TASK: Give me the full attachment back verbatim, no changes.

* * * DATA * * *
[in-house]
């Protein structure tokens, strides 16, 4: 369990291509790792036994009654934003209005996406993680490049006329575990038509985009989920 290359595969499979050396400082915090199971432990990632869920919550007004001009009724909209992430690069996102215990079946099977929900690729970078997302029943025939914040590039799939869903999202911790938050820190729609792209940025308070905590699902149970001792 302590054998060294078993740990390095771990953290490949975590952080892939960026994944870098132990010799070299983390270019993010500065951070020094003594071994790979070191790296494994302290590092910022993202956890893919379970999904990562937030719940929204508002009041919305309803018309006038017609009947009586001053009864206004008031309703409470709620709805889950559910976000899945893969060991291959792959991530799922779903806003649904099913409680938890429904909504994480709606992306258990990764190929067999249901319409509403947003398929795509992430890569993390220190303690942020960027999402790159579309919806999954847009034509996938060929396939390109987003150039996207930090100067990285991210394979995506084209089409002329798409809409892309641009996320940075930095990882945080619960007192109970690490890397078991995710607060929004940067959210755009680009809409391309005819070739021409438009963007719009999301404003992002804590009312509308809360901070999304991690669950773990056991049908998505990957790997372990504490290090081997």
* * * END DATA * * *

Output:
[in-house]
């Protein structure tokens, strides 16, 4: 369990291509790792036994009654934003209005996406993680490049006329575990038509985009989920 290359595969499979050396400082915090199971432990990632869920919550007004001009009724909209992430690069996102215990079946099977929900690729970078997302029943025939914040590039799939869903999202911790938050820190729609792209940025308070905590699902149970001792 302590054998060294078993740990390095771990953290490949975590952080892939960026994944870098132990010799070299983390270019993010500065951070020094003594071994790979070191790296494994302290590092910022993202956890893919379970999904990562937030719940929204508002009041919305309803018309006038017609009947009586001053009864206004008031309703409470709620709805889950559910976000899945893969060991291959792959991530799922779903806003649904099913409680938890429904909504994480709606992306258990990764190929067999249901319409509403947003398929795509992430890569993390220190303690942020960027999402790159579309919806999954847009034509996938060929396939390109987003150039996207930090100067990285991210394979995506084209089409002329798409809409892309641009996320940075930095990882945080619960007192109970690490890397078991995710607060929004940067959210755009680009809409391309005819070739021409438009963007719009999301404003992002804590009312509308809360901070999304991690669950773990056991049908998505990957790997372990504490290090081997």